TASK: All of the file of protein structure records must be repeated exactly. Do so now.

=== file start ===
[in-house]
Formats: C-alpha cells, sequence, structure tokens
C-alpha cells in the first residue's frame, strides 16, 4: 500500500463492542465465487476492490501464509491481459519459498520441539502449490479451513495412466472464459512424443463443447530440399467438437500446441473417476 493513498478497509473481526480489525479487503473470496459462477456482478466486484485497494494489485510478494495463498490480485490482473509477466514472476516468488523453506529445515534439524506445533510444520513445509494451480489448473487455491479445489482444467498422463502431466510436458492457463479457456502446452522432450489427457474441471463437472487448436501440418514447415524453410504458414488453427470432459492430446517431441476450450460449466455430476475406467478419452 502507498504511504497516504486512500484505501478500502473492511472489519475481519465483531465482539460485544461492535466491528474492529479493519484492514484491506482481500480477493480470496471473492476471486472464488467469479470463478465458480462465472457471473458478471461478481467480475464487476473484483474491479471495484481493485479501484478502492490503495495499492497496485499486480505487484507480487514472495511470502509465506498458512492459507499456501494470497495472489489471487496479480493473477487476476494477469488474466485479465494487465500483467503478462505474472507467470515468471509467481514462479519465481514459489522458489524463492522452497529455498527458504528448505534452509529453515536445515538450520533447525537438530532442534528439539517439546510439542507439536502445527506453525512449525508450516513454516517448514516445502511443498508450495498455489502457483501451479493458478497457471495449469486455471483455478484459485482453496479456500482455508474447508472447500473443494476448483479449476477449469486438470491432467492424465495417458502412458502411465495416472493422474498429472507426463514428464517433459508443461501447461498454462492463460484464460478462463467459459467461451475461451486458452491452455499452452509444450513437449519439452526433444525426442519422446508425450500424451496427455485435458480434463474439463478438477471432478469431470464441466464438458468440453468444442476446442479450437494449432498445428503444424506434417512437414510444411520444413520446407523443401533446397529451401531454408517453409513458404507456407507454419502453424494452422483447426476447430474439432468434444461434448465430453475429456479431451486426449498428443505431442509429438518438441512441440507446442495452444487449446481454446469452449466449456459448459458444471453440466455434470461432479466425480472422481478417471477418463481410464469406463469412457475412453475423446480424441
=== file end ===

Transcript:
[in-house]
Formats: C-alpha cells, sequence, structure tokens
C-alpha cells in the first residue's frame, strides 16, 4: 500500500463492542465465487476492490501464509491481459519459498520441539502449490479451513495412466472464459512424443463443447530440399467438437500446441473417476 493513498478497509473481526480489525479487503473470496459462477456482478466486484485497494494489485510478494495463498490480485490482473509477466514472476516468488523453506529445515534439524506445533510444520513445509494451480489448473487455491479445489482444467498422463502431466510436458492457463479457456502446452522432450489427457474441471463437472487448436501440418514447415524453410504458414488453427470432459492430446517431441476450450460449466455430476475406467478419452 502507498504511504497516504486512500484505501478500502473492511472489519475481519465483531465482539460485544461492535466491528474492529479493519484492514484491506482481500480477493480470496471473492476471486472464488467469479470463478465458480462465472457471473458478471461478481467480475464487476473484483474491479471495484481493485479501484478502492490503495495499492497496485499486480505487484507480487514472495511470502509465506498458512492459507499456501494470497495472489489471487496479480493473477487476476494477469488474466485479465494487465500483467503478462505474472507467470515468471509467481514462479519465481514459489522458489524463492522452497529455498527458504528448505534452509529453515536445515538450520533447525537438530532442534528439539517439546510439542507439536502445527506453525512449525508450516513454516517448514516445502511443498508450495498455489502457483501451479493458478497457471495449469486455471483455478484459485482453496479456500482455508474447508472447500473443494476448483479449476477449469486438470491432467492424465495417458502412458502411465495416472493422474498429472507426463514428464517433459508443461501447461498454462492463460484464460478462463467459459467461451475461451486458452491452455499452452509444450513437449519439452526433444525426442519422446508425450500424451496427455485435458480434463474439463478438477471432478469431470464441466464438458468440453468444442476446442479450437494449432498445428503444424506434417512437414510444411520444413520446407523443401533446397529451401531454408517453409513458404507456407507454419502453424494452422483447426476447430474439432468434444461434448465430453475429456479431451486426449498428443505431442509429438518438441512441440507446442495452444487449446481454446469452449466449456459448459458444471453440466455434470461432479466425480472422481478417471477418463481410464469406463469412457475412453475423446480424441